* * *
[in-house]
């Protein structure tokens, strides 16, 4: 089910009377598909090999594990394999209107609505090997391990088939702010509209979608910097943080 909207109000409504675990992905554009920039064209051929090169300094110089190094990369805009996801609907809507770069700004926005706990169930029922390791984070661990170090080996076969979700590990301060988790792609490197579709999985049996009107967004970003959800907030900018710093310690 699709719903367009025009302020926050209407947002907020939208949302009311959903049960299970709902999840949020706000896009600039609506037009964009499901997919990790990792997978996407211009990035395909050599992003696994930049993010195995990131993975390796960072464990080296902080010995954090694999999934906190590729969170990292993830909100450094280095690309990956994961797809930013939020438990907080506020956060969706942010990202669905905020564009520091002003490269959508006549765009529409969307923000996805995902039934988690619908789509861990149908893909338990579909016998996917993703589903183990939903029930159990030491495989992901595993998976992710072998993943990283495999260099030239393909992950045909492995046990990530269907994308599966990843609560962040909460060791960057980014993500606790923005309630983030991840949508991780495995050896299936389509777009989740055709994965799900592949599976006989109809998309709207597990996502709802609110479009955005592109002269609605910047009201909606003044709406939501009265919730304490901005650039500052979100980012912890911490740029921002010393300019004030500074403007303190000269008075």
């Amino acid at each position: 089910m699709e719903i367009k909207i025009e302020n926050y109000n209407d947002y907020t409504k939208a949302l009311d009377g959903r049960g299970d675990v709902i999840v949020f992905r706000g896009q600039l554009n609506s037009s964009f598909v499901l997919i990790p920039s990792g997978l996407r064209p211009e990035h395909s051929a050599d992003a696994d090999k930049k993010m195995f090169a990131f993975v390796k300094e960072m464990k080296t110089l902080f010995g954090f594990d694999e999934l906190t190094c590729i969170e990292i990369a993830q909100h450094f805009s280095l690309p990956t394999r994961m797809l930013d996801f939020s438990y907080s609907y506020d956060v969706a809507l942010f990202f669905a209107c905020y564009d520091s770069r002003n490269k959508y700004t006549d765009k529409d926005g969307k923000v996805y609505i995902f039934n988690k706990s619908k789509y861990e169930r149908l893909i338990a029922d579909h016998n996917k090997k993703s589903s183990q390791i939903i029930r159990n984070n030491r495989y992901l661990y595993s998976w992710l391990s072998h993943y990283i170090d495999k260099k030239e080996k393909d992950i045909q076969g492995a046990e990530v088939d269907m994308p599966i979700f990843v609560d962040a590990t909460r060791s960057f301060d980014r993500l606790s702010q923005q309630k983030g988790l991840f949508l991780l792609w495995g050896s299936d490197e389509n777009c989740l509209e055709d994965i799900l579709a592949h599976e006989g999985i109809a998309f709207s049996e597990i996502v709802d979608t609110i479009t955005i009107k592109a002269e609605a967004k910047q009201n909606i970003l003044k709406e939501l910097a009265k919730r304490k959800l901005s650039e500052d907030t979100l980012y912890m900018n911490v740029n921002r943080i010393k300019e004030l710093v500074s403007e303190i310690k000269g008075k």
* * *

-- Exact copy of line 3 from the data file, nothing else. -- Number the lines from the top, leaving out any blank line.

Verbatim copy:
């Amino acid at each position: 089910m699709e719903i367009k909207i025009e302020n926050y109000n209407d947002y907020t409504k939208a949302l009311d009377g959903r049960g299970d675990v709902i999840v949020f992905r706000g896009q600039l554009n609506s037009s964009f598909v499901l997919i990790p920039s990792g997978l996407r064209p211009e990035h395909s051929a050599d992003a696994d090999k930049k993010m195995f090169a990131f993975v390796k300094e960072m464990k080296t110089l902080f010995g954090f594990d694999e999934l906190t190094c590729i969170e990292i990369a993830q909100h450094f805009s280095l690309p990956t394999r994961m797809l930013d996801f939020s438990y907080s609907y506020d956060v969706a809507l942010f990202f669905a209107c905020y564009d520091s770069r002003n490269k959508y700004t006549d765009k529409d926005g969307k923000v996805y609505i995902f039934n988690k706990s619908k789509y861990e169930r149908l893909i338990a029922d579909h016998n996917k090997k993703s589903s183990q390791i939903i029930r159990n984070n030491r495989y992901l661990y595993s998976w992710l391990s072998h993943y990283i170090d495999k260099k030239e080996k393909d992950i045909q076969g492995a046990e990530v088939d269907m994308p599966i979700f990843v609560d962040a590990t909460r060791s960057f301060d980014r993500l606790s702010q923005q309630k983030g988790l991840f949508l991780l792609w495995g050896s299936d490197e389509n777009c989740l509209e055709d994965i799900l579709a592949h599976e006989g999985i109809a998309f709207s049996e597990i996502v709802d979608t609110i479009t955005i009107k592109a002269e609605a967004k910047q009201n909606i970003l003044k709406e939501l910097a009265k919730r304490k959800l901005s650039e500052d907030t979100l980012y912890m900018n911490v740029n921002r943080i010393k300019e004030l710093v500074s403007e303190i310690k000269g008075k």